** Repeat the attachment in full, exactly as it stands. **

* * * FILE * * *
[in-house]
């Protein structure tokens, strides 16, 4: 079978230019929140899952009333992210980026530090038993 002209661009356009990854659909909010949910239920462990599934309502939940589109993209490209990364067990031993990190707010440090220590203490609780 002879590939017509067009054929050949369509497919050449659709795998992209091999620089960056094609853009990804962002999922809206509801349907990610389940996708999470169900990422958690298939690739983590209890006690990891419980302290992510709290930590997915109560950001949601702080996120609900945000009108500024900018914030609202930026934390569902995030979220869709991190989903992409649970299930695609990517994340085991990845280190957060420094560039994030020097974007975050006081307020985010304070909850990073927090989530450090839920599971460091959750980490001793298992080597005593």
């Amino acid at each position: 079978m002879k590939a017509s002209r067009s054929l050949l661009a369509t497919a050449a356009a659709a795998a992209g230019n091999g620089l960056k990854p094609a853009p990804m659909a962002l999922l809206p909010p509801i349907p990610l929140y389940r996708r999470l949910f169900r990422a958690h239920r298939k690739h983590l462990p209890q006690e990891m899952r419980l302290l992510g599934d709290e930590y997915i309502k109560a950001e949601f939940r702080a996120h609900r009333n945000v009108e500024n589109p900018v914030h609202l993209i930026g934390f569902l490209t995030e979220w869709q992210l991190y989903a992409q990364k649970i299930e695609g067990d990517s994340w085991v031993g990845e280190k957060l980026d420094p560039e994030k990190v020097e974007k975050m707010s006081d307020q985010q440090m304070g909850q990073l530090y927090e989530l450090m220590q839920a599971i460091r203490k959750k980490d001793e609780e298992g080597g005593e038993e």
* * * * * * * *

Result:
[in-house]
């Protein structure tokens, strides 16, 4: 079978230019929140899952009333992210980026530090038993 002209661009356009990854659909909010949910239920462990599934309502939940589109993209490209990364067990031993990190707010440090220590203490609780 002879590939017509067009054929050949369509497919050449659709795998992209091999620089960056094609853009990804962002999922809206509801349907990610389940996708999470169900990422958690298939690739983590209890006690990891419980302290992510709290930590997915109560950001949601702080996120609900945000009108500024900018914030609202930026934390569902995030979220869709991190989903992409649970299930695609990517994340085991990845280190957060420094560039994030020097974007975050006081307020985010304070909850990073927090989530450090839920599971460091959750980490001793298992080597005593």
């Amino acid at each position: 079978m002879k590939a017509s002209r067009s054929l050949l661009a369509t497919a050449a356009a659709a795998a992209g230019n091999g620089l960056k990854p094609a853009p990804m659909a962002l999922l809206p909010p509801i349907p990610l929140y389940r996708r999470l949910f169900r990422a958690h239920r298939k690739h983590l462990p209890q006690e990891m899952r419980l302290l992510g599934d709290e930590y997915i309502k109560a950001e949601f939940r702080a996120h609900r009333n945000v009108e500024n589109p900018v914030h609202l993209i930026g934390f569902l490209t995030e979220w869709q992210l991190y989903a992409q990364k649970i299930e695609g067990d990517s994340w085991v031993g990845e280190k957060l980026d420094p560039e994030k990190v020097e974007k975050m707010s006081d307020q985010q440090m304070g909850q990073l530090y927090e989530l450090m220590q839920a599971i460091r203490k959750k980490d001793e609780e298992g080597g005593e038993e």